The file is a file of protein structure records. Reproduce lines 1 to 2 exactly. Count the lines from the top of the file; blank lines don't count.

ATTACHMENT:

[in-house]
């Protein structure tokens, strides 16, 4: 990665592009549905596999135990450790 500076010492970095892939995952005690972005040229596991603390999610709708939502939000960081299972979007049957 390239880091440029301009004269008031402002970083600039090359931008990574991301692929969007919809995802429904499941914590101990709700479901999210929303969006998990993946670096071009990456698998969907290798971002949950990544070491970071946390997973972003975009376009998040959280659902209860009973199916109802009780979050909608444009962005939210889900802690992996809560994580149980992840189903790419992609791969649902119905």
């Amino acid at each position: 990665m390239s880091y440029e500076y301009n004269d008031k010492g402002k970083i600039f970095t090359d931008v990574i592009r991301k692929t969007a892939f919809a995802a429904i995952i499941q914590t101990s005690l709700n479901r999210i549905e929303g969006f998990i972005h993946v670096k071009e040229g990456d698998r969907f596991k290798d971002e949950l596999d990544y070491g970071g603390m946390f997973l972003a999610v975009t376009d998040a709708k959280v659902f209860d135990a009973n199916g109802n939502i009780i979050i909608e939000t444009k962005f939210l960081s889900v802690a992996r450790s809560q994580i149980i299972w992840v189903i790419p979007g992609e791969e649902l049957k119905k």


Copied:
[in-house]
């Protein structure tokens, strides 16, 4: 990665592009549905596999135990450790 500076010492970095892939995952005690972005040229596991603390999610709708939502939000960081299972979007049957 390239880091440029301009004269008031402002970083600039090359931008990574991301692929969007919809995802429904499941914590101990709700479901999210929303969006998990993946670096071009990456698998969907290798971002949950990544070491970071946390997973972003975009376009998040959280659902209860009973199916109802009780979050909608444009962005939210889900802690992996809560994580149980992840189903790419992609791969649902119905």